[Book Rewiev] Charles Bukowski, the Outsider Genius of the American Literature


[Erections, Ejaculations, Exhibitions and General Tales of Ordinary Madness]

Charles Bukowski, City Lights Publishers, 1972

Erections, Ejaculations, Exhibitions, and General Tales of Ordinary Madness is a paperback collection of short stories written by Charles Bukowski, published in 1972. Each story is based on first-person narration, compiling stories that are personally linked to Bukowski’s own life. At the time he wrote the novel, the author was fifty-years-old. He twice tried to find a stable job but failed; he got divorced and started betting on horses, he was poor and was always drunk. He could not sleep because of insomnia, and he was constantly looking for sex. What was left was a very broken and lost individual—Bukowski. All of these seemingly random events can be found in Erections, Ejaculations, Exhibitions, and General Takes of Ordinary Madness, recounting a semi-autobiographical and anecdotal reflection on the author’s own life. The collection was republished in 1983 as two volumes: Tales of Ordinary Madness and The Most Beautiful Woman in Town. These two stories originally appeared in underground newspaper stands, the Berkeley Barb and Open City.

Charles Bukowski, born in Germany in 1920, moved to the U.S. with his family in 1923. He grew up in Los Angeles, where he studied at the Los Angeles City College from 1939 to 1941—before quitting to leave for New York. Despite efforts to publish earlier works, publishing success did not come easily. Bukowski gave up writing in 1946 and spurred a ten-year stint of heavy drinking. After he developed a bleeding ulcer, he decided to take up writing again. Bukowski worked a wide range of jobs to support his writing career such as diswashing, working as a parking lot attendant, a post office clerck, a Red Cross orderly, sometimes an elevator operator. Other times, he would hang posters and fliers around New York City subways and run part-time slots at a biscuit factory and even a slaughterhouse. His biggest break came some time after, when he began to work with City Lights Publishers owner, Lawrence Ferlinghetti, who was one of the first to recognize Bukowski as a talented short-story writer. Bukowski was married twice and had a daughter; he died at 73 because of complications with leukemia.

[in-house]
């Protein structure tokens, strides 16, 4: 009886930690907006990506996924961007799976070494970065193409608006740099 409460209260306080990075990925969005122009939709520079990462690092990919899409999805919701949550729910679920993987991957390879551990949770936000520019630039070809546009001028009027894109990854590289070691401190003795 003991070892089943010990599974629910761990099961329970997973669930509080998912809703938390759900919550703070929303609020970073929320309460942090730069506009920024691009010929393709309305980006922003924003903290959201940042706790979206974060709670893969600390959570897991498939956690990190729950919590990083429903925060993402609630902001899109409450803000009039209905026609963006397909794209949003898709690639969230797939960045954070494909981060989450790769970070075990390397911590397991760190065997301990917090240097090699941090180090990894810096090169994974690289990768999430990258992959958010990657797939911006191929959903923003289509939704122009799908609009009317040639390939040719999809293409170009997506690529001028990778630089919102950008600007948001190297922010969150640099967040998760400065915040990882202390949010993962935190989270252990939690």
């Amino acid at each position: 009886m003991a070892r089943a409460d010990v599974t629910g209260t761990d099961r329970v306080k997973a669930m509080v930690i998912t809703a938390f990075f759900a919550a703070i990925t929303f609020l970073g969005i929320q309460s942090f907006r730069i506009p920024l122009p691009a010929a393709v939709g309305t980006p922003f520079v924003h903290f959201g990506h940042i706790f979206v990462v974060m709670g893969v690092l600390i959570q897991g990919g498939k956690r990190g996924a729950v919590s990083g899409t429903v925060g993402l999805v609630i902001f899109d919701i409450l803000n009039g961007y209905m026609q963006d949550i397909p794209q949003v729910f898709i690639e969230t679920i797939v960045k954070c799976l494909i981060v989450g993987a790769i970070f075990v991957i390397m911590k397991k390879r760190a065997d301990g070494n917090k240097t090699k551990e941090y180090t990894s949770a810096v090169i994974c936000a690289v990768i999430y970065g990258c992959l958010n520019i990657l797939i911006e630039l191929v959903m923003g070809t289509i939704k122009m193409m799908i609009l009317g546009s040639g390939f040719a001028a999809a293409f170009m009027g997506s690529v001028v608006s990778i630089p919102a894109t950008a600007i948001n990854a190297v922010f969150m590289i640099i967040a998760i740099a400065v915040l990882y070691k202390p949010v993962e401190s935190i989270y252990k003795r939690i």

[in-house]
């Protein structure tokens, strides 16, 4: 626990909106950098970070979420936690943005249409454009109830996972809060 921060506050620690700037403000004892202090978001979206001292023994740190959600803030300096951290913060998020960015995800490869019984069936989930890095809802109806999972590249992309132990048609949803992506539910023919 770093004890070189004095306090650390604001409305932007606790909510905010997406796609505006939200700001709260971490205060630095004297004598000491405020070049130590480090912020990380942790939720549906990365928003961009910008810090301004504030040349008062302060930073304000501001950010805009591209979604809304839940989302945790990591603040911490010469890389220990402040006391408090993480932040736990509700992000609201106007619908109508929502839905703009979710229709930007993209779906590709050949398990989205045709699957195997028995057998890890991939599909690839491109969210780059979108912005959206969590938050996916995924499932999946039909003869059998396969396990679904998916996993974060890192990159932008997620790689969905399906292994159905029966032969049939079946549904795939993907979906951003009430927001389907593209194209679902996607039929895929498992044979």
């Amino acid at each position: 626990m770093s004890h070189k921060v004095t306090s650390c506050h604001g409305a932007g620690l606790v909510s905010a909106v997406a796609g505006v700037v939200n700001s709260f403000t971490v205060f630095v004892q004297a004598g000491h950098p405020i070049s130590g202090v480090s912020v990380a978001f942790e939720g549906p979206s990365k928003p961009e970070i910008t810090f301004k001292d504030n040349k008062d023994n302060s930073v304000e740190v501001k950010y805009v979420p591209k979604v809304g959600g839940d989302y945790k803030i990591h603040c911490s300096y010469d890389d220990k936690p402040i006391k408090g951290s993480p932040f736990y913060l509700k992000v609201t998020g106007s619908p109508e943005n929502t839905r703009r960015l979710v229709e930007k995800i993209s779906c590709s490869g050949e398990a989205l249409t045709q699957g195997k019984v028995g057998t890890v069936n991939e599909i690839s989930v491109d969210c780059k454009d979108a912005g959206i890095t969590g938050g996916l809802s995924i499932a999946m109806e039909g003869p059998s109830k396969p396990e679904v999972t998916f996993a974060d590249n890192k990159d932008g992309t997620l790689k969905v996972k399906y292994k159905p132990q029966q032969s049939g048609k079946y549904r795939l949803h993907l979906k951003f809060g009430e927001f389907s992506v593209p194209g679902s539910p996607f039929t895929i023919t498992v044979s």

Today, Charles Bukowski is considered one of the most important poets, novelists, and short-story writers of his time; and pioneer of American literature. His works are respected for being unsparingly realistic with a degree of comedy, often observing the thoughts and actions of Bukowski’s alter ego, Henry Chinaksi, who is a hard-drinking, unskilled worker, a lover of classical music, and a horse-better. While some critics find his writing style offensive, others claim that Bukowski satirized machismo attitudes through his routine use of sex, alcohol abuse, and violence as images in his works.

It is without a doubt that Charles Bukowski was a prolific underground writer who made use of distasteful topics—taboos at the time—to criticize the society he was living in. In the past, he wrote, “The human race had always disgusted me. essentially, what made them disgusting was the family-relationship illness, which included marriage, exchange of power and aid, which neighborhood, your district, your city, your county, your state, your nation-everybody grabbing each other’s assholes in the Honeycomb of survival out of a fear-animalistic stupidity.”


Alessandra Bonanomi, reporter for The AsiaN

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